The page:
With civilians currently caught up in a terrible conflagration in the Middle East, I wondered what daily life under attack was like at home during World War Two.
From start to finish, the P&J on this day in 1940 was infused with coverage from every theatre of the global war, but in the interests of morale, details were often scant and an optimistic slant put on proceedings where possible.
Greece had entered the war
Greece had just entered the war, having been invaded by the pro-Nazi Italian Army from Albania.
The Allies’ Mediterranean Fleet, including British naval ships were on scene and attacking Italian targets on land.
Albanian civilians were running for their lives as the enemy approached, and word came through that Italians had landed on Corfu, with British and Italian forces in mortal combat.
Fifty people had been killed with 100 injured in Patras in Western Greece.
These were only three small theatres of war causing untold misery at the time.
At home, 22 Nazi aircraft were shot down over Britain the previous night, with seven British aircraft missing.
The Italian bombers had been trying to reach London and Portsmouth.
There are few left to remember it 83 years later, but imagine a huge fleet of aircraft flying overhead, intent on bombing the living daylights out of your land.
The P&J reported nine Italian heavy bombers approaching with an escort of Messerschmitts.
“There were sixty yellow-nosed Messerschmitts with them, in tiers above and behind. They met a storm of anti-aircraft fire which turned them off their course, while RAF fighters could be seen chasing the Messerschmitts back over the sea.”
London had four air raid alerts, and“ each of the attacks was made by fighters or fighter-bombers, but few got past the large RAF fighter force sent up to intercept them.”
Meanwhile civilian suffering was ramping up
This P&J report gives a good idea of what hundreds of ordinary people were enduring on a daily basis.
Bombed-out hospitals were forced to move their wards outside.
Queen Elizabeth (known to us as the Queen Mother) visited a centre for people who had lost everything.
“At one table she asked a soldier in khaki if he were on leave.
“Yes, Your Majesty, compassionate leave,” said the soldier, Gunner Wilcox, and the Queen expressed her sympathy when he said that his brother, sister-in-law and niece had all been killed in a raid.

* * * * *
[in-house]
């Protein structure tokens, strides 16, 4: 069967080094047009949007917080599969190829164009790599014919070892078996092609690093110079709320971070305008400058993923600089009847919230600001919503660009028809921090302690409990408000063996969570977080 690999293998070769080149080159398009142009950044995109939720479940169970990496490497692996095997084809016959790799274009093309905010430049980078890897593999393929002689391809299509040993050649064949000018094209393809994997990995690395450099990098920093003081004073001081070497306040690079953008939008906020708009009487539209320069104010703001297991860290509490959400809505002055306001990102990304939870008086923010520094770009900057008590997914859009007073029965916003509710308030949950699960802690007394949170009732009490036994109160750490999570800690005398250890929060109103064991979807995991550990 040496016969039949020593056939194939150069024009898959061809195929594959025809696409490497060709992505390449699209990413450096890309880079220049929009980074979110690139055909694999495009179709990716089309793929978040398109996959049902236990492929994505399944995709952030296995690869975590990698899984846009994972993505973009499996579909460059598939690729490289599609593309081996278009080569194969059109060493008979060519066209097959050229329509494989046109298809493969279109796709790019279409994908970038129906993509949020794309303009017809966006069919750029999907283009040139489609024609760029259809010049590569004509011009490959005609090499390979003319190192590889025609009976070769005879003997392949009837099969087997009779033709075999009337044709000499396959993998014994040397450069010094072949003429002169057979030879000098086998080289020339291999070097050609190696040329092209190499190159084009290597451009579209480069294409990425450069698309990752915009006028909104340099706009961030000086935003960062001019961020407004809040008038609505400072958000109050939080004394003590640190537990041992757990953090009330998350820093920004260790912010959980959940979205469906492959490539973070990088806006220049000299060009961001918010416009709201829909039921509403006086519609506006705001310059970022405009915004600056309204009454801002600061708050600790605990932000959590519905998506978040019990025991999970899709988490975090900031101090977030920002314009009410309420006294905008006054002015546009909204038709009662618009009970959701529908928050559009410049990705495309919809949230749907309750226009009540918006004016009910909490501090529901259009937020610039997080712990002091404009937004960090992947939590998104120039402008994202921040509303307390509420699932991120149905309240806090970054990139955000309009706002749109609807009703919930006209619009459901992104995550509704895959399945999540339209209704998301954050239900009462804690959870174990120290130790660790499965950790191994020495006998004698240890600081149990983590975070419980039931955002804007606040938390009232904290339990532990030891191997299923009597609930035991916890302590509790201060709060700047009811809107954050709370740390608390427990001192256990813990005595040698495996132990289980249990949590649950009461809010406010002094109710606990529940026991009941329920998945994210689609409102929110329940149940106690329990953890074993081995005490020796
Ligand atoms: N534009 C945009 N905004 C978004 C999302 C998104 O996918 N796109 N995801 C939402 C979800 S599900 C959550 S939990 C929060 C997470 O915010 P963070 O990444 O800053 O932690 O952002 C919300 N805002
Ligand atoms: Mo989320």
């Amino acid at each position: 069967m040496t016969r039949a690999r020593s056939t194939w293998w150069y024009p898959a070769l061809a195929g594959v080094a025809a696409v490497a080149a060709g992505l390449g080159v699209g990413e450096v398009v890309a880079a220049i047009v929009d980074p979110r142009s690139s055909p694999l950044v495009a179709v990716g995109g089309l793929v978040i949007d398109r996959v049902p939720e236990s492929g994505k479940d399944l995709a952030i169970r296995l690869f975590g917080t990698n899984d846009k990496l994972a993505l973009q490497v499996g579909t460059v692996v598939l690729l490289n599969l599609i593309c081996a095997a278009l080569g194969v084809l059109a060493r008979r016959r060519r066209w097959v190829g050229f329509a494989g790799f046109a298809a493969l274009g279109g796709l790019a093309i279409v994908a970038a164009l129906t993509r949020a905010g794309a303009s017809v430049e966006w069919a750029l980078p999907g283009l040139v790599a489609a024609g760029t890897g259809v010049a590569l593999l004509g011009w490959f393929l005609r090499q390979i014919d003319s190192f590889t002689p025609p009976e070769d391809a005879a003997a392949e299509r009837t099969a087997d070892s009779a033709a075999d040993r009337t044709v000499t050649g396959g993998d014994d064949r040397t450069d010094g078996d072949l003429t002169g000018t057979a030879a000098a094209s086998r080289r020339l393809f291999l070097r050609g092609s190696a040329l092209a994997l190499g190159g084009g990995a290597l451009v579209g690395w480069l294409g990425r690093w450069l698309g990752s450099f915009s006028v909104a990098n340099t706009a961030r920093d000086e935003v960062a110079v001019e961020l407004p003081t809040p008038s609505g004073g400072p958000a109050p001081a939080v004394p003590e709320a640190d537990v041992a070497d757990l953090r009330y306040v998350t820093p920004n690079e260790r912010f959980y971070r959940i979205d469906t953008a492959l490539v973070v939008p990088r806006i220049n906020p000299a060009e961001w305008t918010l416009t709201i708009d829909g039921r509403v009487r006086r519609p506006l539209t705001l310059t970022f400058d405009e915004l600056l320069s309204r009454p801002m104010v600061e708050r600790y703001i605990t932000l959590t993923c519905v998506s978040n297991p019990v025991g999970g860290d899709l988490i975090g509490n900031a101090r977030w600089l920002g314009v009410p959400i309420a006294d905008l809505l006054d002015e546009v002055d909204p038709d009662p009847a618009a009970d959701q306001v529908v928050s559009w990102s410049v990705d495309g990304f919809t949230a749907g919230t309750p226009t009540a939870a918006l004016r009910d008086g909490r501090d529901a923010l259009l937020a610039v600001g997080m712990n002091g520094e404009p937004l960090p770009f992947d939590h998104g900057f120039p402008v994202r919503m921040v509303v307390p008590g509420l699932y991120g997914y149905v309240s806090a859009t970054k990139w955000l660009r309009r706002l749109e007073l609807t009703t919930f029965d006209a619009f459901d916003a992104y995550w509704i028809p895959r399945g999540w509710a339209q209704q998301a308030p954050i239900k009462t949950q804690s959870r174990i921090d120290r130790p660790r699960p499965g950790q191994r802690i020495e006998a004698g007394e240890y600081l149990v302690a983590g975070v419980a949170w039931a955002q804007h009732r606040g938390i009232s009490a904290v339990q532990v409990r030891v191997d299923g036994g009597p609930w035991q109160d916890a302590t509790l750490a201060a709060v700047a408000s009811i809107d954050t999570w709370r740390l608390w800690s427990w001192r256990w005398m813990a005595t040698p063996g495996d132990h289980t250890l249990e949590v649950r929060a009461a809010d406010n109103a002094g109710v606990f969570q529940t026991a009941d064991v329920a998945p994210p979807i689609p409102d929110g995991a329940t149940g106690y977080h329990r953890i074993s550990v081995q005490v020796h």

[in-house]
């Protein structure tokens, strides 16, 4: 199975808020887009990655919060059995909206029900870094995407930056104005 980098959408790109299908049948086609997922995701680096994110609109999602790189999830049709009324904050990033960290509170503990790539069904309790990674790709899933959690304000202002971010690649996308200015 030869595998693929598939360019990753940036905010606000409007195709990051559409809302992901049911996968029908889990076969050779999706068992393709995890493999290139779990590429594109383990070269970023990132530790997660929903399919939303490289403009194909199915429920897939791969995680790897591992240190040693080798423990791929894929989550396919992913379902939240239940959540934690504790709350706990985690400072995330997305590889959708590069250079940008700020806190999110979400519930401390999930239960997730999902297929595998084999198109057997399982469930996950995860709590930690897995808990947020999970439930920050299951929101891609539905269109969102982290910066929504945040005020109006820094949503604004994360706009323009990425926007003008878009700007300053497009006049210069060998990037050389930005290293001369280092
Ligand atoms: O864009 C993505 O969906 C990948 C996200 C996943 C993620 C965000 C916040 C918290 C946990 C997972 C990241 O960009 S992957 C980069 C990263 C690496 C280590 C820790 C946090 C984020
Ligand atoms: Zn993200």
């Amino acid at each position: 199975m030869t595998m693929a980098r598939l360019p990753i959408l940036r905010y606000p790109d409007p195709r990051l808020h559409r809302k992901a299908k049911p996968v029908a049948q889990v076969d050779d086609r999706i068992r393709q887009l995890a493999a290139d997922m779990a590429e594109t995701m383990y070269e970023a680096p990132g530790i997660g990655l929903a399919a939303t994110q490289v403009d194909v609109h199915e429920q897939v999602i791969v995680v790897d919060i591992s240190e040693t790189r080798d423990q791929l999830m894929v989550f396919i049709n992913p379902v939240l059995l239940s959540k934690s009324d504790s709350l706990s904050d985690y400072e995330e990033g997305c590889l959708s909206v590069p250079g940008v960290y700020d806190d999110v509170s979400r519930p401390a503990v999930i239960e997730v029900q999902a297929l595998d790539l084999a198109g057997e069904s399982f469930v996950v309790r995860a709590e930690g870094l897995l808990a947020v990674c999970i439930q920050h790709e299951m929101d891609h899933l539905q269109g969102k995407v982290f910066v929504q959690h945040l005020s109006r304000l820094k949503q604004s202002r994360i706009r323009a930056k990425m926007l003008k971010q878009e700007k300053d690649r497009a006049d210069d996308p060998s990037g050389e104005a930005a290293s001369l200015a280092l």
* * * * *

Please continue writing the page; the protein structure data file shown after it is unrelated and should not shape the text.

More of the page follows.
“The Queen also watched homeless children playing at modelling, scrubbing furniture and learning to sew.”
Women were being trained in ship building
‘Conchies’ were defending themselves in Aberdeen
In Aberdeen, a different kind of fight was going on at the North-East Conscientious Objectors’ Tribunal.
Andrew Gilhooly, a labourer, had applied to go onto the register of conscientious objectors, known as ‘conchies’, but did himself no favours in his tribunal appearance before Sir George Morton.
First of all he refused to take the ‘customary oath’ at the start of proceedings.
Sir George pointed out that it was a statutory requirement, and Gilhooley retorted that he would tell the truth without taking the oath.
Eventually he was persuaded to, and then went on to say he objected to the ‘capitalist war’.
A bitter ding-dong between Morton and Gilhooley ensued, with Gilhooley saying “You will never get a uniform on me. Never!
“You are all rats. That is all you are. The blinking capitalist government put you there.”
At which point Sir George threw out his case.
Three Banffshire herring fishermen had more luck with the tribunal, declaring themselves Plymouth Bretheren and declining a gun for their boat.
They were placed on the register of conscientious objectors on condition that they continue their work at sea.
Son lost at sea
And there was sad news for an Aberdeen family with the announcement of the loss of their 19 year old son at sea.
Merchant seaman Ronald John Johnston was son of Gunner Laurence Johnston of Whitehouse Street Aberdeen.
There are no further details but the report notes that Ronald’s father was well-known in Aberdeen as a footballer, and had been signed for Manchester City in 1914, those plans being scuppered when he was called up as a reservist in World War One.
Ronald’s loss was just one of hundreds devastating families in this country this day in 1940.
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